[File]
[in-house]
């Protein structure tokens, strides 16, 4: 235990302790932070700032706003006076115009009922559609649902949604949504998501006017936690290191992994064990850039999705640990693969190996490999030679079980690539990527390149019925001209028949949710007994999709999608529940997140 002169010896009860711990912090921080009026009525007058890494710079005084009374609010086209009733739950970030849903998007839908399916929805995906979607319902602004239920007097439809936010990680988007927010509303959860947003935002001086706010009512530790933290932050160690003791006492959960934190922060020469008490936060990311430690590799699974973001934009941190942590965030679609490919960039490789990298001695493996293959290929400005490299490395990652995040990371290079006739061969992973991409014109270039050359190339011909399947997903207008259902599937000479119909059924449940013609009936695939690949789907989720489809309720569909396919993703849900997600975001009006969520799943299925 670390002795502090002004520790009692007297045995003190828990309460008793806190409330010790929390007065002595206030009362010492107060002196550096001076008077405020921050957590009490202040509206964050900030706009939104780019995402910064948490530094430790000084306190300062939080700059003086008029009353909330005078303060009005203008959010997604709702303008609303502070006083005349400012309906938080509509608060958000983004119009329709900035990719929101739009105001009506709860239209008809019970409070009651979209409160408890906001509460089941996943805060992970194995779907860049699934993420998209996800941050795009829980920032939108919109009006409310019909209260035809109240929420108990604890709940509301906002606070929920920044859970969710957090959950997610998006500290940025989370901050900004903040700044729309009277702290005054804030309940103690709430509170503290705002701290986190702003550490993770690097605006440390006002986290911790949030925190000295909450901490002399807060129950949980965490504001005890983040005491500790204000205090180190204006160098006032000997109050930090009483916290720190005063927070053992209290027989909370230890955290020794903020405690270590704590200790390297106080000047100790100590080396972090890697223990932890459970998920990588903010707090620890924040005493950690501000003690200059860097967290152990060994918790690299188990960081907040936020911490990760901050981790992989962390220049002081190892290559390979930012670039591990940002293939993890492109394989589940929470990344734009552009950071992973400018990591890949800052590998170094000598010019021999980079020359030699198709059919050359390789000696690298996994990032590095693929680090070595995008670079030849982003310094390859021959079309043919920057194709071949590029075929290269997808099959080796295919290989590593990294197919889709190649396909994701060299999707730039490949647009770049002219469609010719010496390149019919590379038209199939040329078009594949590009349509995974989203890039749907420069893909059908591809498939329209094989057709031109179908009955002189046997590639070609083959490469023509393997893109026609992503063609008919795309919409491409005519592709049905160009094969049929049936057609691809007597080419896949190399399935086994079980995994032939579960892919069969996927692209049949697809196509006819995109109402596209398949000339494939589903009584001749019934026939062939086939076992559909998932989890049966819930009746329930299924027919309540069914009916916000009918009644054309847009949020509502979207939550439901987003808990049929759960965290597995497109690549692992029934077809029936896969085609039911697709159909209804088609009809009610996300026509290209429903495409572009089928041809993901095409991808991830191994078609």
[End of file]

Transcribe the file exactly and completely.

[in-house]
């Protein structure tokens, strides 16, 4: 235990302790932070700032706003006076115009009922559609649902949604949504998501006017936690290191992994064990850039999705640990693969190996490999030679079980690539990527390149019925001209028949949710007994999709999608529940997140 002169010896009860711990912090921080009026009525007058890494710079005084009374609010086209009733739950970030849903998007839908399916929805995906979607319902602004239920007097439809936010990680988007927010509303959860947003935002001086706010009512530790933290932050160690003791006492959960934190922060020469008490936060990311430690590799699974973001934009941190942590965030679609490919960039490789990298001695493996293959290929400005490299490395990652995040990371290079006739061969992973991409014109270039050359190339011909399947997903207008259902599937000479119909059924449940013609009936695939690949789907989720489809309720569909396919993703849900997600975001009006969520799943299925 670390002795502090002004520790009692007297045995003190828990309460008793806190409330010790929390007065002595206030009362010492107060002196550096001076008077405020921050957590009490202040509206964050900030706009939104780019995402910064948490530094430790000084306190300062939080700059003086008029009353909330005078303060009005203008959010997604709702303008609303502070006083005349400012309906938080509509608060958000983004119009329709900035990719929101739009105001009506709860239209008809019970409070009651979209409160408890906001509460089941996943805060992970194995779907860049699934993420998209996800941050795009829980920032939108919109009006409310019909209260035809109240929420108990604890709940509301906002606070929920920044859970969710957090959950997610998006500290940025989370901050900004903040700044729309009277702290005054804030309940103690709430509170503290705002701290986190702003550490993770690097605006440390006002986290911790949030925190000295909450901490002399807060129950949980965490504001005890983040005491500790204000205090180190204006160098006032000997109050930090009483916290720190005063927070053992209290027989909370230890955290020794903020405690270590704590200790390297106080000047100790100590080396972090890697223990932890459970998920990588903010707090620890924040005493950690501000003690200059860097967290152990060994918790690299188990960081907040936020911490990760901050981790992989962390220049002081190892290559390979930012670039591990940002293939993890492109394989589940929470990344734009552009950071992973400018990591890949800052590998170094000598010019021999980079020359030699198709059919050359390789000696690298996994990032590095693929680090070595995008670079030849982003310094390859021959079309043919920057194709071949590029075929290269997808099959080796295919290989590593990294197919889709190649396909994701060299999707730039490949647009770049002219469609010719010496390149019919590379038209199939040329078009594949590009349509995974989203890039749907420069893909059908591809498939329209094989057709031109179908009955002189046997590639070609083959490469023509393997893109026609992503063609008919795309919409491409005519592709049905160009094969049929049936057609691809007597080419896949190399399935086994079980995994032939579960892919069969996927692209049949697809196509006819995109109402596209398949000339494939589903009584001749019934026939062939086939076992559909998932989890049966819930009746329930299924027919309540069914009916916000009918009644054309847009949020509502979207939550439901987003808990049929759960965290597995497109690549692992029934077809029936896969085609039911697709159909209804088609009809009610996300026509290209429903495409572009089928041809993901095409991808991830191994078609």